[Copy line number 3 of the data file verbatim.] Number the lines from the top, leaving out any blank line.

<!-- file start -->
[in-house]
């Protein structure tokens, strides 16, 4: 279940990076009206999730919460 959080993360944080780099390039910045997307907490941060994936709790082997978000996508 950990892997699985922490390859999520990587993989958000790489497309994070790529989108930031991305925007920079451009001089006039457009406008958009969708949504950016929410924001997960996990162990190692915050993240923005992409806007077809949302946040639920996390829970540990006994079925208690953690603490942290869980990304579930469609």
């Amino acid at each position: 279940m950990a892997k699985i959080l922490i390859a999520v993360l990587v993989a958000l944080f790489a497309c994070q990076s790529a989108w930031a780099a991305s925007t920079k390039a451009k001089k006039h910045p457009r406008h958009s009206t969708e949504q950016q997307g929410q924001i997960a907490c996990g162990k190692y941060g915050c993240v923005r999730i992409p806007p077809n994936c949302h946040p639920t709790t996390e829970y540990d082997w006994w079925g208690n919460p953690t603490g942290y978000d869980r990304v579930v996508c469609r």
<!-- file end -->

């Amino acid at each position: 279940m950990a892997k699985i959080l922490i390859a999520v993360l990587v993989a958000l944080f790489a497309c994070q990076s790529a989108w930031a780099a991305s925007t920079k390039a451009k001089k006039h910045p457009r406008h958009s009206t969708e949504q950016q997307g929410q924001i997960a907490c996990g162990k190692y941060g915050c993240v923005r999730i992409p806007p077809n994936c949302h946040p639920t709790t996390e829970y540990d082997w006994w079925g208690n919460p953690t603490g942290y978000d869980r990304v579930v996508c469609r």